Thursday, October 29, 2009

(Almost) On the Eve of a Season..

There are a lot of us that are almost there. Whether it is upcoming Sectional or Junior National competition, or in our case, the first of our skater's Grand Prix events next week, this is the time when we try to step back and take a deep cleansing breath. Did you hear me? BREATHE!!!

Okay. I'm trying.

After 20+ years, when this time rolls around, I find myself obsessed and perhaps possessed. My wonderful hubby and I have been getting up at what my daughter calls the BCOD (butt crack of dawn) to watch the Grand Prix live on Ice net. We figured out how to hook our 32" screen to the computer so our old, and at 3AM TIRED eyes can see the skaters go through their paces; watch the coaches do their sideline "dance" of either agony or joy - or both; watch the crowds and the different cultures as they view each performance and mark their mental scores. And we watch the stoic judges as they push those little buttons on their computer screens. This is our personal "spring training," because our season starts next week with NHK at (yes BCOD) around 1AM our time.

So, how do you handle this time of year? To each his or her own, I suppose. For us, we try to find humor - when we're not reaching for the mega-bottle of Pepcid. No lie: When your skater is being unjustly vilified by so-called "reporters" in the press who have their own agendas and who are printing disinformation as verifiable truth, the "Thumper Theory" is hard to follow - particularly when you would like to thump that person so deep into the ground that they can get to Cup of China without a ticket. But we are believers that success is the BEST revenge.

For most parents this time of year, however, it is just keeping perspective.

I had lunch with a young mentor and his mother last week. Trying to impart my Yoda-like wisdom, I told this very talented young man that surviving Regionals and Sectionals is like a marathon. This is not a sprint. No one will EVER in the annals of history say, "Gee, remember So-and-So? He WON Sectionals in 2009!" For qualifying competitions, this is about survival, pure and simple. Make it to Spokane (which is one of the BEST host cities for skating IMHO). Get to Nationals where you can compete, but more importantly where you can learn. Everything in skating is a process. Everything in skating is a lesson - good or bad. It is what you take away from the experience that is important. And if what you take away is gold, silver, bronze or pewter, that's terrific.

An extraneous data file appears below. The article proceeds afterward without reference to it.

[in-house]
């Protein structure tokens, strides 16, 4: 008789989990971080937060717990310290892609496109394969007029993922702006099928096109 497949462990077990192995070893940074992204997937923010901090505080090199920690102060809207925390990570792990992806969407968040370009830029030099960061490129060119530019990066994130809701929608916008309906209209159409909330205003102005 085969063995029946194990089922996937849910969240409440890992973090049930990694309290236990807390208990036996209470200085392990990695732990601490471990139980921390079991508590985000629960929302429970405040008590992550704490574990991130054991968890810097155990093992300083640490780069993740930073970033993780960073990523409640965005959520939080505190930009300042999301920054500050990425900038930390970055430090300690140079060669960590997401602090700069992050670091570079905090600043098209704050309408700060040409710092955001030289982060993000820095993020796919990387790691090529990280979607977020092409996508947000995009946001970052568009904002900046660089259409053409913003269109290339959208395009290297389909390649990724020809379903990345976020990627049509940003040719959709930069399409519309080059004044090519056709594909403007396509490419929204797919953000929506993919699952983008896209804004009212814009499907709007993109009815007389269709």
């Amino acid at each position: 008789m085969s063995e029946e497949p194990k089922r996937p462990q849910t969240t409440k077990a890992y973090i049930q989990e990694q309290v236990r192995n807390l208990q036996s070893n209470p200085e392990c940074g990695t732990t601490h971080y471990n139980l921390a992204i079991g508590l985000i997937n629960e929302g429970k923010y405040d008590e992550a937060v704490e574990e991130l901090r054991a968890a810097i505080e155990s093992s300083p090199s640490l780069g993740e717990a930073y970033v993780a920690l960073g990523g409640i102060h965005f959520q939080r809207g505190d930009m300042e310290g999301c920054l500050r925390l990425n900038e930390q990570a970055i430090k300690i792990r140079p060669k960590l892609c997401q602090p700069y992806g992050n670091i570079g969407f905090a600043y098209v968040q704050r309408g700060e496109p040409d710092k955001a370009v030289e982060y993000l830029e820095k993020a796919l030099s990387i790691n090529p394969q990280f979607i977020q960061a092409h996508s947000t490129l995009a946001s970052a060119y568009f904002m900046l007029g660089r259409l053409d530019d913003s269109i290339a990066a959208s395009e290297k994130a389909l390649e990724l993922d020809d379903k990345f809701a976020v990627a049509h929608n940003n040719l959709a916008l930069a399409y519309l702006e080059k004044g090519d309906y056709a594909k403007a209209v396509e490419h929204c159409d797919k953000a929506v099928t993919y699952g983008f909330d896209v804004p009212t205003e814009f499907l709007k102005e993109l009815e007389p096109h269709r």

As a parent, communicate. That doesn't mean coaching from the sidelines. It does mean being a cheerleader and a support. Your skater is going through a LOT right now. Don't add to his or her pressure; try to be the safety valve on the pressure cooker. If your skater needs to blow off steam, it's okay - truly. Put yourself in those boots for three or four minutes. Imagine yourself alone (or with a partner) on the ice in front of a large crowd and the uneasy silence that is the overture to their most important skate of the day. And if they'll listen, sometime ask them to put themselves in the stands, helplessly watching with crossed fingers, good luck charms and breaths held so long that they could survive a tidal wave - in this case of emotions.

It's the Eve of a season, my friends. Keep perspective. Remember humor. Breathe.
Let the Games begin.


  1. I love your Success is the Best Revenge idea.

    Even better: We figured out how to hook our 32" screen to the computer

    You did? How did you do that? Please, let me know!

    Best wishes for success!

    Ice Mom

  2. You guys are a class act!

  3. After all the times I held my breath for my daughter she finally got a chance to see how it is in the stands when she held her breath rooting on her brother in his attempt to qualify for Jr. Nationals.

    I will echo the earlier comment that you two are a class act.

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  5. Ice Mom - If you can bring your screen into your computer that is best. Unhook your monitor. Take the 15 pin RGB cable (Allen is dictating this to me. I have NO idea what I am talking about...) and plug it into the back of your TV. For audio, plug in the audio cable from your computer into the back of the TV. It does tell you on the back of the screen that there is a plug in for RGB and audio. The audio cable that is in your computer tower needs to go into the plug on your TV screen. Check the TV manual for instructions. Of course, hope that your husband will read it :D.
    An amusing aside about this. Allen took the computer tower and brought it into the living room with the keyboard etc. Now this was all fine and good until he realized that he unhooked a gazillion cords to accomplish that - including running a long cable for the computer - when he simply could have brought the screen to the computer and changed two plugs. Moral to the story: Don't be an Alexander (Dumbass)!

  6. Thank you, Ateam, for your TV hookup instructions. I was able to watch Regionals and Sectionals on our TV and fold laundry. Still struggling with the sound, but I played it through my computer's speakers, so it was all good.

    Best wishes to your skater for success! My Ice Girl and I will be watching. :)